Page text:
**Originally Listed At $500**
Cambodia / Thailand, Khmer, ca. 10th to 13th century CE. An elegant cast bronze relief depiction of the Hindu deity Parvati - also known as Uma - dancing before a mandorla. Parvati is the goddess of love, fertility, and devotion in addition to divine strength and powerful might - as well as the wife of the god Shiva who is simultaneously understood as the destroyer, regenerator, and protector of the universe and all life forms. Parvati is regarded as the mother goddess of Hinduism, and together with Saraswati (goddess of learning and knowledge) and Lakshmi (goddess of wealth and prosperity) she is part of the Tridevi or trinity of goddesses. Here Parvati is represented as a beautiful goddess bedecked with jewels and donning an elaborate headdress. She holds a phytomorphic form in her left hand - perhaps a flower such as a lotus or a sugarcane stalk. Lucite stand. Size: 3.25" H (8.3 cm); 3.875" H (9.8 cm) on stand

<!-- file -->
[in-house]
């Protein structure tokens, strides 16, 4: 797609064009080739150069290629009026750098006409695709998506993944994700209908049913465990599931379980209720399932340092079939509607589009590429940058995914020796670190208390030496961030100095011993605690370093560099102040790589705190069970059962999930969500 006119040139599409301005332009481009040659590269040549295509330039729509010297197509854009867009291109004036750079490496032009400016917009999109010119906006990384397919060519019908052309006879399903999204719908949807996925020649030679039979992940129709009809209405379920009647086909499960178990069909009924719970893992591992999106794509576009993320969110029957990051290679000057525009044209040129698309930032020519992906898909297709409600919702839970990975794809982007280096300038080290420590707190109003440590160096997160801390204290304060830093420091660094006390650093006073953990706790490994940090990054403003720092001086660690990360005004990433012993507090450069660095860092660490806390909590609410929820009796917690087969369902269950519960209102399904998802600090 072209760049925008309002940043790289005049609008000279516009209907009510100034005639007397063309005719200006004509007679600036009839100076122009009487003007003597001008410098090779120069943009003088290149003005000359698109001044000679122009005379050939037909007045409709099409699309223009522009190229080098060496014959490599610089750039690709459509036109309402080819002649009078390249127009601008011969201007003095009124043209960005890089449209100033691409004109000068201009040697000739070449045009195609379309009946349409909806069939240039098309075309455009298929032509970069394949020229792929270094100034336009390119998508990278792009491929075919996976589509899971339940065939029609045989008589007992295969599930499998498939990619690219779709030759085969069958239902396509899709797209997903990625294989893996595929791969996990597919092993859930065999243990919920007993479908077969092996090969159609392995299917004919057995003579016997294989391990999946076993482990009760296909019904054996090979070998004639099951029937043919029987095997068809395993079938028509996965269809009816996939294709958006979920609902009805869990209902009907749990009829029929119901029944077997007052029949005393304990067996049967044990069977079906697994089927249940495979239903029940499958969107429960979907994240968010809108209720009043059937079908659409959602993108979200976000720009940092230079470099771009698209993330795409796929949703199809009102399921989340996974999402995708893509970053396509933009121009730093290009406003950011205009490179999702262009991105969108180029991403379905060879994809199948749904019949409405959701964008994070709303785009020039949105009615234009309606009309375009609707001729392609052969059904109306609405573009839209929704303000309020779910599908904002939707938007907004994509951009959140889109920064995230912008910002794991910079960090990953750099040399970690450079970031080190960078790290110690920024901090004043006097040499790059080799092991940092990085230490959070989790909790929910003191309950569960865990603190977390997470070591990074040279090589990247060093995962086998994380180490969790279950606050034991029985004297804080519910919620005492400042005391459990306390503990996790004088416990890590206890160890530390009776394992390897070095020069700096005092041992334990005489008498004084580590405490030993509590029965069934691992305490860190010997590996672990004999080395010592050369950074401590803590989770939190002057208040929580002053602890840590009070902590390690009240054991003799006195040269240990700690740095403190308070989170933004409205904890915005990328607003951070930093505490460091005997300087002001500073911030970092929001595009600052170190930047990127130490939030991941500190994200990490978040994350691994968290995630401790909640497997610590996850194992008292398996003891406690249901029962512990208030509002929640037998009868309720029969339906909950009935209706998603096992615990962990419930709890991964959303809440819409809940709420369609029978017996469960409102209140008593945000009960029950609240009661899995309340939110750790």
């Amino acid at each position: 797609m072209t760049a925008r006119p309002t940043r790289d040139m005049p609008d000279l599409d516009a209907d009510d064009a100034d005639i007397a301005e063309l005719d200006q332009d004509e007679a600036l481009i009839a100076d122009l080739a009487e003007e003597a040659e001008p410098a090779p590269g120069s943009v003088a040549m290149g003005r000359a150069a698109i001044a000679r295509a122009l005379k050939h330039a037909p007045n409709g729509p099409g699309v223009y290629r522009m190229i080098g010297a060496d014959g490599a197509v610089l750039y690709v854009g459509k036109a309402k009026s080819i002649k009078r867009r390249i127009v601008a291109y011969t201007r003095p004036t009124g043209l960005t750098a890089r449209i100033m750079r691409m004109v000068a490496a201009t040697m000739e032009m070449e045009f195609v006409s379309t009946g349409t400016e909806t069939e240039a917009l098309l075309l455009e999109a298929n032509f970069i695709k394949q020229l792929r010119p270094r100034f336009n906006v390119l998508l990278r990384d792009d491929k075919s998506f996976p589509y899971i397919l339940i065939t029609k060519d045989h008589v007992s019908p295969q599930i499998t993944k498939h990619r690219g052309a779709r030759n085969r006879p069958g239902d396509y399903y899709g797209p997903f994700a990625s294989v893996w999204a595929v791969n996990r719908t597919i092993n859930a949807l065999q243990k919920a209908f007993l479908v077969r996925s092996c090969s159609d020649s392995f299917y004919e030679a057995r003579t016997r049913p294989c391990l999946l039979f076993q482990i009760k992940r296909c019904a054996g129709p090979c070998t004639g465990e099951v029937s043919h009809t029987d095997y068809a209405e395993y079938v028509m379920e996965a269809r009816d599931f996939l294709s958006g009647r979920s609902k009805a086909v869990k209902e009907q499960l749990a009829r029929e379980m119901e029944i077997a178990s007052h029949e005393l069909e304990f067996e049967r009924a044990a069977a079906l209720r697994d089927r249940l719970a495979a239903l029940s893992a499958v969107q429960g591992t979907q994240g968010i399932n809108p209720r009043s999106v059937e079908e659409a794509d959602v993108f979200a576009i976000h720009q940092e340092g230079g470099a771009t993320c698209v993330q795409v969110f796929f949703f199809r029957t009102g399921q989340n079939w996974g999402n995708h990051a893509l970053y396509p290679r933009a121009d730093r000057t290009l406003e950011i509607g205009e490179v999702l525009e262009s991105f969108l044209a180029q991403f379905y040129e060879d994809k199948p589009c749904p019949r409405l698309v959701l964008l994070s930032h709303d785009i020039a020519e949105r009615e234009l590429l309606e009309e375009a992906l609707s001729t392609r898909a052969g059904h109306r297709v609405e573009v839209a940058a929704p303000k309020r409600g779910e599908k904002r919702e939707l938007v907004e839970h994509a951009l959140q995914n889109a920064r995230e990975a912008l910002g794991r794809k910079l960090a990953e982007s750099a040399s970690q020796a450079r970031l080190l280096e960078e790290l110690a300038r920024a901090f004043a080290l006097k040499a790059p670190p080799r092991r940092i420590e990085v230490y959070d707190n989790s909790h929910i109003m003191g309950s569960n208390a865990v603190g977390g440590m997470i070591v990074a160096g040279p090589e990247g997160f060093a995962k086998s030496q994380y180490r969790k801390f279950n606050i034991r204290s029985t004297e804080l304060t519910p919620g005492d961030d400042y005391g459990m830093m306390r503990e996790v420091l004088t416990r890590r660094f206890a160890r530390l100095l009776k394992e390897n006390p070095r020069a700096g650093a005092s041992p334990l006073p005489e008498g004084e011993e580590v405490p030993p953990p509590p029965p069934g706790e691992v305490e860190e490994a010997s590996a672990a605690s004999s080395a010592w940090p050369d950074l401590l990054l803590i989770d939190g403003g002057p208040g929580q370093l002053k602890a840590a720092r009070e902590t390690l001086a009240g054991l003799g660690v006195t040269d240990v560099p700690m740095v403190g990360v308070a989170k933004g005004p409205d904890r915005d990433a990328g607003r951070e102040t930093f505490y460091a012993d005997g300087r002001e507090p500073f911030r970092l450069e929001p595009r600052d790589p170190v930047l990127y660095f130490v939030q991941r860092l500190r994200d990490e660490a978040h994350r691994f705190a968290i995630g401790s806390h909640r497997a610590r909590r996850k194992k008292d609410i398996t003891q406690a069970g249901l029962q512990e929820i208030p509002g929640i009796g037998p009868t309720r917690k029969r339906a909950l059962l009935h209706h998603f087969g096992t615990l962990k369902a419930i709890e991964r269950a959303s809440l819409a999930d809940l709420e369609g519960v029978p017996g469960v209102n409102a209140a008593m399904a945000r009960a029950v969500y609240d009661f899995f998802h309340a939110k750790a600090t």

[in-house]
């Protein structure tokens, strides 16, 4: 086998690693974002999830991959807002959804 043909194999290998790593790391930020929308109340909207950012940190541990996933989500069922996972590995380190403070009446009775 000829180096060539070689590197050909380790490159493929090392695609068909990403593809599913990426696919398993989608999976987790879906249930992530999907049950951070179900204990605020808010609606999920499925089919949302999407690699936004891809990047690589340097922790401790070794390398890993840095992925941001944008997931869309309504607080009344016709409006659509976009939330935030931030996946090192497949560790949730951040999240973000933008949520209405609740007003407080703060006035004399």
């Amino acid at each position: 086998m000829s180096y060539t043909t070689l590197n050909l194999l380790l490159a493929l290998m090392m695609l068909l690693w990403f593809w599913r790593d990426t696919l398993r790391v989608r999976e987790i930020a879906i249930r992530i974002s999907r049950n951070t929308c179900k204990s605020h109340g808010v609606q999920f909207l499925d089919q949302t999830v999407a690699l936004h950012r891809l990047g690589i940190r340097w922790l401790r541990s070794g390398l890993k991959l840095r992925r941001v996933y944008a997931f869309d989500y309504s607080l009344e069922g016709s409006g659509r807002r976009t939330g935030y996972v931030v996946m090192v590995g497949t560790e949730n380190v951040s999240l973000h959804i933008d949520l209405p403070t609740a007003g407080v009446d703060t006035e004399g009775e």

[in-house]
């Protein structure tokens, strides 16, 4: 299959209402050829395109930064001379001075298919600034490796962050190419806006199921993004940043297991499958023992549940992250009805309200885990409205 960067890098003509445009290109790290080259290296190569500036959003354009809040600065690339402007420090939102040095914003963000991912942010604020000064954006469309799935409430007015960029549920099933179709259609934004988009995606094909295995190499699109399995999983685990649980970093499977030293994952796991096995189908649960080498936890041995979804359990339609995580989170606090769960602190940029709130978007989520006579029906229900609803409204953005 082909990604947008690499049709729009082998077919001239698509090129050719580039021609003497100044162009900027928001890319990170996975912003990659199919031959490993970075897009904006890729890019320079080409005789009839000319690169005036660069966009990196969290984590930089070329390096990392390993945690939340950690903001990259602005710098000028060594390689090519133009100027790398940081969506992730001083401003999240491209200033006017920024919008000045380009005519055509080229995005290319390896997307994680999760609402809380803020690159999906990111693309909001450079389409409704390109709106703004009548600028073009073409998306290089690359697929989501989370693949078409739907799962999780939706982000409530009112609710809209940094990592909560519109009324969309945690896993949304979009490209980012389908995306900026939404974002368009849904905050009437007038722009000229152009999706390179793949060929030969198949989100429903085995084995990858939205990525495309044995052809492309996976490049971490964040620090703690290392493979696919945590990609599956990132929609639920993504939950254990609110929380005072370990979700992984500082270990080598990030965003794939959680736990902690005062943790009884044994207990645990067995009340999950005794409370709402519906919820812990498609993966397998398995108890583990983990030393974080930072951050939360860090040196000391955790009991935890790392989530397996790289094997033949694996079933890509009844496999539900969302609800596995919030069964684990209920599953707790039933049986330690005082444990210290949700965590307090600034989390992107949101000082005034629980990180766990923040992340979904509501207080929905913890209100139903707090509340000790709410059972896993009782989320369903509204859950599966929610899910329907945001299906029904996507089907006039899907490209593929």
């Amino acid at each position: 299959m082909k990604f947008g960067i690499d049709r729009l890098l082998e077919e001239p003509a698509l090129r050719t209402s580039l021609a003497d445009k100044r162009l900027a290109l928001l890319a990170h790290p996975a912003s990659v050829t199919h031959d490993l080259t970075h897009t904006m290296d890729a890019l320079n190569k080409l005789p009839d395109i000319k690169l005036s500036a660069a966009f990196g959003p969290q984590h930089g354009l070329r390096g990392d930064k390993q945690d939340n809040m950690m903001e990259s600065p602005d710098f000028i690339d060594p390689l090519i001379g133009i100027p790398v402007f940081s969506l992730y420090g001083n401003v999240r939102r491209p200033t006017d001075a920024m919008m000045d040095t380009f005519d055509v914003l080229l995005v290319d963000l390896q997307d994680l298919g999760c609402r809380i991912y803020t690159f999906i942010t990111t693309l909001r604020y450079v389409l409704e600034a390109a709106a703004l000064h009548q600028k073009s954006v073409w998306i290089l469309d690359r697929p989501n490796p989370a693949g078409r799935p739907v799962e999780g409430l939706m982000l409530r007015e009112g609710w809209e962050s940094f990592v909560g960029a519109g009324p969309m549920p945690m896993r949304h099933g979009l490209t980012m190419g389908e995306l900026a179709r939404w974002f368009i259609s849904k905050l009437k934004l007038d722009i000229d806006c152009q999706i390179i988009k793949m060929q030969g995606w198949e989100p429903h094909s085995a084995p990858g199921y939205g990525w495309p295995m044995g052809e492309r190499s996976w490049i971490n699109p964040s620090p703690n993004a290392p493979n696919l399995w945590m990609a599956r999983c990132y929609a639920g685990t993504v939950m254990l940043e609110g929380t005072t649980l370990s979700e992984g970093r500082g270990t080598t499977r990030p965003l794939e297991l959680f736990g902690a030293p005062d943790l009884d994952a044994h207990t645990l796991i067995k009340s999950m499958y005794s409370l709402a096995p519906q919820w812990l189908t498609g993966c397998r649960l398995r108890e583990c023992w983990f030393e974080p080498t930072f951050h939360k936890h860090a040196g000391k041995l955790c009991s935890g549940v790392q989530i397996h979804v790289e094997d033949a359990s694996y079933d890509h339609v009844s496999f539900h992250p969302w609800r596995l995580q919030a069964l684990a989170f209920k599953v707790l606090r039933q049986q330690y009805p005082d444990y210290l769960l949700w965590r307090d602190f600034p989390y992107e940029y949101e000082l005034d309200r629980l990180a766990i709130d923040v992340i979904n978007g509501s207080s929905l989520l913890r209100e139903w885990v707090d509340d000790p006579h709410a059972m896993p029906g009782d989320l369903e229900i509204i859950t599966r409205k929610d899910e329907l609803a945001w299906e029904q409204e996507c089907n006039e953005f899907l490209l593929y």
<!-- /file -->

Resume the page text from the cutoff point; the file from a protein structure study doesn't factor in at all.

The goddess Parvati, also known as Uma, daughter of the mountains, was the consort of Shiva. When she finally attracted Shiva, after a long and physically grueling courtship, she shared with her the secrets of the world, a conversation that would lead to the dispersal of this elite knowledge amongst the wise. Shiva’s exploits were represented on the relief carvings of Angkor Wat, the center of the Khmer dynasty and the largest religious monument in the world. Thus, Uma was a favored goddess of Khmer artists for her important stature in the Hindu hierarchy.
Provenance: private New Jersey USA collection, acquired over twenty years ago
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